Metallica frontman James Hetfield might not have appreciated criticism of his band's Load and Reload albums when they arrived in 1996 and '97, respectively, but in retrospect he can see why that period of the band's history was so polarizing for its fanbase.
After enduring riotous success from their 1991 self-titled masterpiece, a.k.a. The Black Album, Metallica resolved to further explore the alternative music movement on its subsequent albums.
Not only did the band debut a bold new sound with Load, the members backed it up with a stark new aesthetic. It all seemed so coordinated and polished, it was unlike anything the previous Metallica would do.
Speaking with The New Yorker in a new interview, Hetfield validated those critiques.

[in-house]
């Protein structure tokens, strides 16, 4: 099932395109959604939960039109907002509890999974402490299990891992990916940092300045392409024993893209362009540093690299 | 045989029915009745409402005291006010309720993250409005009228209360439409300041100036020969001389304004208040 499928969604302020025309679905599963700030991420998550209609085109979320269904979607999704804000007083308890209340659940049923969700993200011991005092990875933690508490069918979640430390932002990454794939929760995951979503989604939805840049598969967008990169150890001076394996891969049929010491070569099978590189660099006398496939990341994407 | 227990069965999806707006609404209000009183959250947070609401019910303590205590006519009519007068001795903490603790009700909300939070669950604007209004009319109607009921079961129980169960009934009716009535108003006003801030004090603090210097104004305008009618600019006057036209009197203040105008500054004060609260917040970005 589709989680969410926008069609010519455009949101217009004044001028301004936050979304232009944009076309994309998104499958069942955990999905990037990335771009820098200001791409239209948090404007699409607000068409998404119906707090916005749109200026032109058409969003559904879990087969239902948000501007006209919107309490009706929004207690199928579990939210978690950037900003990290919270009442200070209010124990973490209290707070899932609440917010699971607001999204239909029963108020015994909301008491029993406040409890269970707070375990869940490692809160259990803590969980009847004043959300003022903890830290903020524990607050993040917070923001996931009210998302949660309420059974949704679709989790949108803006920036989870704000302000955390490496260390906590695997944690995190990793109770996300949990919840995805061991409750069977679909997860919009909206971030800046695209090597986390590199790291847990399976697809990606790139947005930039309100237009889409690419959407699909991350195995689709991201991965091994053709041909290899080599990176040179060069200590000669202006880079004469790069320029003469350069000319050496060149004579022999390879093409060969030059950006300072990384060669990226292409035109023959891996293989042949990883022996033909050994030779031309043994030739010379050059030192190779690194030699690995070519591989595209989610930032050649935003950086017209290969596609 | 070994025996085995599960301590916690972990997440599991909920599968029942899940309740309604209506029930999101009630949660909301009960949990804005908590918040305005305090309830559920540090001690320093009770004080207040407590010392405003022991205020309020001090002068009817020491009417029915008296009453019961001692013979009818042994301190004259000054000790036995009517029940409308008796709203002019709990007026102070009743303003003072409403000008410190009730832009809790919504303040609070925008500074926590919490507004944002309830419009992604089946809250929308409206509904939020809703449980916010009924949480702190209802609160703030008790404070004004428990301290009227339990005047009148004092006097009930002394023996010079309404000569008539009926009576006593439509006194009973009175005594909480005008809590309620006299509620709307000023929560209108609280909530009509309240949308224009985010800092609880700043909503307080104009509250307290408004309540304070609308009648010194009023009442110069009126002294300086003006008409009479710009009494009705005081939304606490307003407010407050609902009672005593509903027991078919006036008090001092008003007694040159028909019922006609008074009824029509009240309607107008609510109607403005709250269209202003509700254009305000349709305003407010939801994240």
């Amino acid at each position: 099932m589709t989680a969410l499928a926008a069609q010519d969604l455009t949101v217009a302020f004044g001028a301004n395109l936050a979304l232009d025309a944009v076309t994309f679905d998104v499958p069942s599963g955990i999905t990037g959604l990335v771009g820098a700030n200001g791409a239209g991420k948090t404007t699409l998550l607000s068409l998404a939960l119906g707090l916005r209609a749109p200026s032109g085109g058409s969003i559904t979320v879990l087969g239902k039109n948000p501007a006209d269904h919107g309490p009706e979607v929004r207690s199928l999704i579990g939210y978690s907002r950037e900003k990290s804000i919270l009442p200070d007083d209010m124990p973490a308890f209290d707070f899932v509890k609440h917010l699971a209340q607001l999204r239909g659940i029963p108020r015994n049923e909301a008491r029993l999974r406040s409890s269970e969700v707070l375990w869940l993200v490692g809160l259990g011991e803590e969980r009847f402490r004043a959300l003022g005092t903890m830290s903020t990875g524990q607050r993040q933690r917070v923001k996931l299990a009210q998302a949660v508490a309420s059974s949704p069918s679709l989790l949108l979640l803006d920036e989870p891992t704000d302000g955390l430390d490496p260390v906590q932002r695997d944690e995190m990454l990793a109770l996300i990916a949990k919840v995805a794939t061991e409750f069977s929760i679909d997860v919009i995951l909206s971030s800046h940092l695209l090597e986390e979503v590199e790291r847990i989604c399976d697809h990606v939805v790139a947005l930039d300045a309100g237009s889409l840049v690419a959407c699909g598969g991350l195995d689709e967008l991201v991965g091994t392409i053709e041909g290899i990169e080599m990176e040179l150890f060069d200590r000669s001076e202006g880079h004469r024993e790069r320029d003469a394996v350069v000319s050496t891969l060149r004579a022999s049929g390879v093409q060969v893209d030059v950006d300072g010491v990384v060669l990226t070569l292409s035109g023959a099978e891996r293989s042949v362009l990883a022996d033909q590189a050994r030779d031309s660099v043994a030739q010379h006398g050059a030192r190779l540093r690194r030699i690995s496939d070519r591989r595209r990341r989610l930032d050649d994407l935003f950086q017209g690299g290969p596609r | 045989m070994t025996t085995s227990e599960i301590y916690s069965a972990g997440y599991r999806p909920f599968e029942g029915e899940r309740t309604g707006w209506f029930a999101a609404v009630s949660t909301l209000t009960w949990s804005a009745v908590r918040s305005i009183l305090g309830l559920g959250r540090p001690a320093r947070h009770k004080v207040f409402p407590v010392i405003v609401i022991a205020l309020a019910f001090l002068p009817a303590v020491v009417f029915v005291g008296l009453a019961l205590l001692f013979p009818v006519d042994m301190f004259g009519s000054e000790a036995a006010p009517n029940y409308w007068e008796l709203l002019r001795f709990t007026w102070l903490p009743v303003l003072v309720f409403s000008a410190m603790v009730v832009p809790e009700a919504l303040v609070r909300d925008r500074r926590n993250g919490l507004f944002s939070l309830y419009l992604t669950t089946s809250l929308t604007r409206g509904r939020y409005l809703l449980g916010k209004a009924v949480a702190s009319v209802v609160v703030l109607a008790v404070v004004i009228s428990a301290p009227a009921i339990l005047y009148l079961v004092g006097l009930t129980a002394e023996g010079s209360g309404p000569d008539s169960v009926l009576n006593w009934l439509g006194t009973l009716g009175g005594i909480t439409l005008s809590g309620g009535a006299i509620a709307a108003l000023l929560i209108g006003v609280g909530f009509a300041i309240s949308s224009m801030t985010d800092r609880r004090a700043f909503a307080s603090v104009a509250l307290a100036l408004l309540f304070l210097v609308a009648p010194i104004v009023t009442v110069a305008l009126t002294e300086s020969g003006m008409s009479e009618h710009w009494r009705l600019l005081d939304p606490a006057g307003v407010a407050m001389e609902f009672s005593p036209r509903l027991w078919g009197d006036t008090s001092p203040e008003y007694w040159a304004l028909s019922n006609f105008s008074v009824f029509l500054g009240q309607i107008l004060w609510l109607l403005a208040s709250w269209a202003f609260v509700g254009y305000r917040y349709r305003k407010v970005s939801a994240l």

"We've always been very organic. Load and Reload felt different to me," Hetfield said. "Felt forced."
In prior interviews, Hetfield explained that he had his own misgivings about Load and Reload as the band was making those albums. He said he made a conscious decision to buy in to Kirk Hammett and Lars Ulrich's vision for those albums.
While Load and Reload aren't held in the highest esteem by Metallica faithful, few fans would argue that the albums were complete flops — songs from both LPs are regularly included in Metallica's live shows, like "Ain't My Bitch," "King Nothing," "Fuel" and "Unforgiven II."
But if Metallica ever truly fell into a creative valley, it was years after Reload on 2003's St. Anger. The album was widely decried at the time and remains a whipping post for metalheads.
Hetfield conveyed to The New Yorker that he's accepted St. Anger's unfortunate legacy; once you release it, you can't take it back.
"Eh, it's honest," he said. "You might not identify with it, or you don't like the sound. But that's where we were, and that's what we put out. It'll have its time, maybe. Maybe not! [laughs]"